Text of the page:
Welcome back to another Saturday Night B-Movie review. Last time out we reviewed Rubber, a film about a sentient car tyre… Yep. This time out we lock at Irvin S Yeaworth Jr’s The Blob (1958).
When teenagers Steve Andrews (Steve McQueen) and Jane Martin (Aneta Corsaut) witness what they think is merely a falling meteorite hitting nearby they decide to investigate it. At the same time, a local farmer foolishly picks at the meteorite and causes catastrophe for him and his town.
I had previously seen the 1988 remake of The Blob many moons ago and thought about how weird it was. How did they make it? Why did they make it? Who gave money for it to be made. So many questions. It wasn’t until I found out that there was, in fact, a previous version (that had its own sequel) made in the 1950s AND it starred Steve McQueen. Sold.
Steve (or Steven as he is billed for this film) McQueen, of course, commands the screen and his upward trajectory after The Blob was a near certainty. Though that is almost a false praise for The Blob as the acting of the other characters is less to be desired, but hey this is a very obvious B-movie and we cannot expect the best acting every time. A rather awkward happenstance is that McQueen is made out to be 18 when he looks every bit of a man in his 30s (he was only 28 at the time). When he talks to the police about the emergency breaking out he looks older than some of those he is trying to get help from. Utter joys for a fan of a B-movie such as this, as this is almost always the case. Teenagers who are in their late 20s is a Hollywood running gag at this point (though even in the early 1920s Mary Pickford could attest to a similar life).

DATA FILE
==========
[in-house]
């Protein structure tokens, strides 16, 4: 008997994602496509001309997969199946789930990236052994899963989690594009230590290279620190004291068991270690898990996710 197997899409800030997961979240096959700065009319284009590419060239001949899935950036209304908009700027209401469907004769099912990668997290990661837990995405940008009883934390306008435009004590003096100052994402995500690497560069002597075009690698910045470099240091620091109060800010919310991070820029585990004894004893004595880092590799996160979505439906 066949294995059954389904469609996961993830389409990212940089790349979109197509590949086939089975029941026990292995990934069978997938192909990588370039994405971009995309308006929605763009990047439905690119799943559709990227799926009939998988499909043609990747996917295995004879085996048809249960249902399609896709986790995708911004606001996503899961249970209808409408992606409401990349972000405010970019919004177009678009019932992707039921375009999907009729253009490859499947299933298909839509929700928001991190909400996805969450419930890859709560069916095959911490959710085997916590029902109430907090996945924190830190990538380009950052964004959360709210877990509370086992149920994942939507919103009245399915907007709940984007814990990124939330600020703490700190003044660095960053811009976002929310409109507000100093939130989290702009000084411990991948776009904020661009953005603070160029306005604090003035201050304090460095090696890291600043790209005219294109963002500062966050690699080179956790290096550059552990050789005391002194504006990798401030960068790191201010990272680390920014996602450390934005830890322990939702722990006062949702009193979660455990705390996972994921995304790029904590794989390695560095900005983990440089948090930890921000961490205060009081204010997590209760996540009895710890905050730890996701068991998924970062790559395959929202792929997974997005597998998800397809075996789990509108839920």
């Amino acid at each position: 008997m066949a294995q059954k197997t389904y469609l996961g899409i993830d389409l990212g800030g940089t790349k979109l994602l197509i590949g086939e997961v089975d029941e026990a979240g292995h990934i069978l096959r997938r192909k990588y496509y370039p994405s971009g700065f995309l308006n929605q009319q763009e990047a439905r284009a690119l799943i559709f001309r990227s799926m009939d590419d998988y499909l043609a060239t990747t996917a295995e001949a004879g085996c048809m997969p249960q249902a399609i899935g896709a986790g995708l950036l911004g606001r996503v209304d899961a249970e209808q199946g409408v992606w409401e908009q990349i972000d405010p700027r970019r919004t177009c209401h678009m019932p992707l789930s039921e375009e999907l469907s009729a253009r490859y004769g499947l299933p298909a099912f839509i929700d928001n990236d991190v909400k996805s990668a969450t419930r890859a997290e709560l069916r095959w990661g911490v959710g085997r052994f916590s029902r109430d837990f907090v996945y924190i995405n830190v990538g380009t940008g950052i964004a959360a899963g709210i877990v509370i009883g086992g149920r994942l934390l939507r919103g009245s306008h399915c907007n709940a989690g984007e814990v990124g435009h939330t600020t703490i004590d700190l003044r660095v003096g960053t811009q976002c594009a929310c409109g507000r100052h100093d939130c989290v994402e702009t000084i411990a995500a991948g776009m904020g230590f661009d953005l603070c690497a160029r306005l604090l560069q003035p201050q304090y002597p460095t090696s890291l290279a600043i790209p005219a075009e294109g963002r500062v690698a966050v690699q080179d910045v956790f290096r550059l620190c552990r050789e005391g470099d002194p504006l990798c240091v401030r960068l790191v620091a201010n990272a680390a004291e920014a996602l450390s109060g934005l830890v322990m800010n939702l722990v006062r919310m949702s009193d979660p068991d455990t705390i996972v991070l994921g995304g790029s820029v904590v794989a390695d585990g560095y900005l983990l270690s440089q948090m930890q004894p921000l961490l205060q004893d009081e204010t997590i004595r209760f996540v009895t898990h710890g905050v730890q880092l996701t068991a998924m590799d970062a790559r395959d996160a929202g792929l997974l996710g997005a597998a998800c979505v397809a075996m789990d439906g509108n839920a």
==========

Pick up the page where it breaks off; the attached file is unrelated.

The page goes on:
Without a doubt, the majority of time and energy went towards the ever-growing blob itself and the special effects. Are there links to the colour of the blob itself? Possibly this entity is a deep red that highlights so many bad things in 1950s America, Soviets, danger and lust. Always moving towards its next victim like an unkillable menace. Even though it is literally a red blob moving about for the era this would have taken a fair bit of time to conjure up. To be fair to this version, they did a far sight better job of creating a scary being than its sequel in 1972 which cannot even be classed as a B-movie. The feeling that the film simply ran out of the budget is pretty clear here as we are given as abrupt an ending as I have seen in quite a while. The hope that The Blob would have a sequel is also evident from the open-ended finale.
Irvin S. Yeaworth Jr has some difficulties with setting up scenes, with some characters placed in bizarre places for where they should be. This would be his second of only 6 films directed and it is sadly obvious as to why his career did not blossom. He does his best of course, but angles are limited. You almost think that at times he learned the trade from watching D.W. Griffith films due to the rather static cuts and random insert close-ups of characters uttering their dialogue. Yeaworth Jr, of course, worked on short Christian educational films and really should not have been near such a project.
In the end, The Blob really tells the story of an age of teenagers rebelling and trying to take control of their lives in the late 50s and the authority (or grown-ups) not believing them fearing that they are merely juvenile delinquents. Even threads of Communist fears are portrayed here. Is the blob really from space or from the Soviet Union? Who knows? To me, the main theme is whether these adolescents are worth being trusted, the politics of the time wanted them to be trusted so the most good-natured adults believe Steve. A trend that will never really leave horror films if we are honest.
The Blob is not a great film or even a good film, as, with many B-Movies, it is a great bad film. That awkward middle that B-movies love to tightrope along.